Primary tabs

Royal Bank of Scotland Plc

The EBA sets out four options in the consultation and recommends the adoption of option 4: Prudential amortisation. In advocating this option, the follow points are made:
• The proposed amortisation should appropriately reflect the pattern of recoverable value of software in a gone concern scenario; and
• A two-year amortisation period would have the merit of both reflecting the evidences collected from the assessment of concrete cases of software transactions and incorporate a sufficient degree of prudence.

In making this recommendation, the EBA have drawn on the results of their research and have used them to inform their decision.

Whilst we acknowledge the value of the EBA’s research, we are less certain that there is an immediate read across from historical case studies to the many different software investments that many banks are contemplating today as they move the majority of their customer facing interactions on-line. Moreover, the fact that capitalised software investment has previously been deducted from CET1 has created no historical incentive for banks to acquire or develop software in a manner that can be demonstrated to have value in a gone concern scenario. Creating this incentive by permitting non-deductibility, where such value can be shown, is an important consideration in driving industry innovation that benefits all stakeholders without comprise to prudence.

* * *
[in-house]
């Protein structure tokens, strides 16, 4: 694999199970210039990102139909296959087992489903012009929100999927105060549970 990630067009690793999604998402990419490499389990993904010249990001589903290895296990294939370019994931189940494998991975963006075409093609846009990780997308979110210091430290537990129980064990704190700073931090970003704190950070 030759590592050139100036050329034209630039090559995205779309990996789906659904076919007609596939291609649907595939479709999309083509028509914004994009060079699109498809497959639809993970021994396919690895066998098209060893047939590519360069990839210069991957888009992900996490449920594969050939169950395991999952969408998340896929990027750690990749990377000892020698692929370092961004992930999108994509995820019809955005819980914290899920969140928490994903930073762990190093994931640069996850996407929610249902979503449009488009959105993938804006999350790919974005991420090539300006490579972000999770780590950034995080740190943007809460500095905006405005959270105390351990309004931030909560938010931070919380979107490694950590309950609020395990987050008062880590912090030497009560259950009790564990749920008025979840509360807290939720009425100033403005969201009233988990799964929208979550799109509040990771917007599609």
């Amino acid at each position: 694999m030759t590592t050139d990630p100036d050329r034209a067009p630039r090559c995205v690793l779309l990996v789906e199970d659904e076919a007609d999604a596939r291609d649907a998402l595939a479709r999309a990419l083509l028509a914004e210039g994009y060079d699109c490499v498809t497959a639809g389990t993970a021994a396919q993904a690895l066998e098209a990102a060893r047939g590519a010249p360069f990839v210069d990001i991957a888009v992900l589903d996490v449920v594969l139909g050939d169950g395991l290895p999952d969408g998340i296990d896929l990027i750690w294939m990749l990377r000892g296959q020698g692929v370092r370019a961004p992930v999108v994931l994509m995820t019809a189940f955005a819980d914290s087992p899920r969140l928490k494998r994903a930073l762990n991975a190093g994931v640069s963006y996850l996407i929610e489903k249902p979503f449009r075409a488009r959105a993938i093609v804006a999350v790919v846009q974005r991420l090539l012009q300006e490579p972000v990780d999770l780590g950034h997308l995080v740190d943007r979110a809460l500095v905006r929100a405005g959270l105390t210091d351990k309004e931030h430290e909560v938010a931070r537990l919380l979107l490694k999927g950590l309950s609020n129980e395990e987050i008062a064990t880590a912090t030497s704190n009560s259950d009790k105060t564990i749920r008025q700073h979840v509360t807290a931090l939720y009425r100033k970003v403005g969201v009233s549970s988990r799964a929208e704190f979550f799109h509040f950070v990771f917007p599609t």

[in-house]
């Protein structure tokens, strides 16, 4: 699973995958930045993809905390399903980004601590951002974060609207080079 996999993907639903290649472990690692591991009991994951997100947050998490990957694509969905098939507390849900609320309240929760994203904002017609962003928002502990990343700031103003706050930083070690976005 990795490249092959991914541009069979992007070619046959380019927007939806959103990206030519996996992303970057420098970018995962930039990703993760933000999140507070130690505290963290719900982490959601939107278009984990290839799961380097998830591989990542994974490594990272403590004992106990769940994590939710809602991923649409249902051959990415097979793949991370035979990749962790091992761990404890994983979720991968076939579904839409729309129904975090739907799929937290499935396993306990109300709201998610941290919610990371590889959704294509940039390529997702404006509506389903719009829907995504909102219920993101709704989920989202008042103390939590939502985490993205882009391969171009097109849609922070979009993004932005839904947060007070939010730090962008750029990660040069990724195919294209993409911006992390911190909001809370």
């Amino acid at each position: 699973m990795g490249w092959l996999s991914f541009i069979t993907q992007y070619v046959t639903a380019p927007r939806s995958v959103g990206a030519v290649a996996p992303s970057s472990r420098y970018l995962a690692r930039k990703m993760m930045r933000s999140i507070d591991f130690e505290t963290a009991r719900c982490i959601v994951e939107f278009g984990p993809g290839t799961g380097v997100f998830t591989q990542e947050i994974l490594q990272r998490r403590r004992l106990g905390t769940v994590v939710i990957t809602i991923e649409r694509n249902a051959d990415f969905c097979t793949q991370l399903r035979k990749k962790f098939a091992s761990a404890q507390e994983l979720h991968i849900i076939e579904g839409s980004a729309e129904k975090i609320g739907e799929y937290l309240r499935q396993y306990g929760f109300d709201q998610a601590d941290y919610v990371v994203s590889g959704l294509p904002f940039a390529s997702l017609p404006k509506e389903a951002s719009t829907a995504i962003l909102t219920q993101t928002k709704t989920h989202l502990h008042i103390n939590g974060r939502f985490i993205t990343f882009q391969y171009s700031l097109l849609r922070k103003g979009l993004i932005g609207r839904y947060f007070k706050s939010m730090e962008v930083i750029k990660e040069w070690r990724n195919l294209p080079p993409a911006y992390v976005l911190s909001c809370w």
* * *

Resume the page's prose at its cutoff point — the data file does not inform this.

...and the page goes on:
On balance, therefore, we feel that the EBA’s recommendation prioritises simplicity at the expense of encouraging banks making transformative investment in software.

To this end, we feel that a hybrid approach that combines option 4 with option 2 would be better aligned to the ambition of promoting software investment as banking reshapes to adapt to the digital age. Such a hybrid system could operate thus:

1. Allow banks to demonstrate to the satisfaction of their competent authority which components of their capitalised software have value in a gone concern scenario. Any software with gone concern value would be risk-weighted at 100% of its accounting value.
2. For all other capitalised software, a prudential amortisation should then be applied.

A hybrid approach as outlined above would, we feel, better match the ambition set out by the co-legislators in CRR Art 36(1)(b), and would better serve to promote digital investment in the face of the expected strains that COVID-19 is expected to bring to bear on banks’ balance sheets, than a uniform approach of blanket prudential amortisation. It could also promote the development, in time, of a market for software assets of this nature, together with more innovative ways to manage software development investment risk.
Royal Bank of Scotland Plc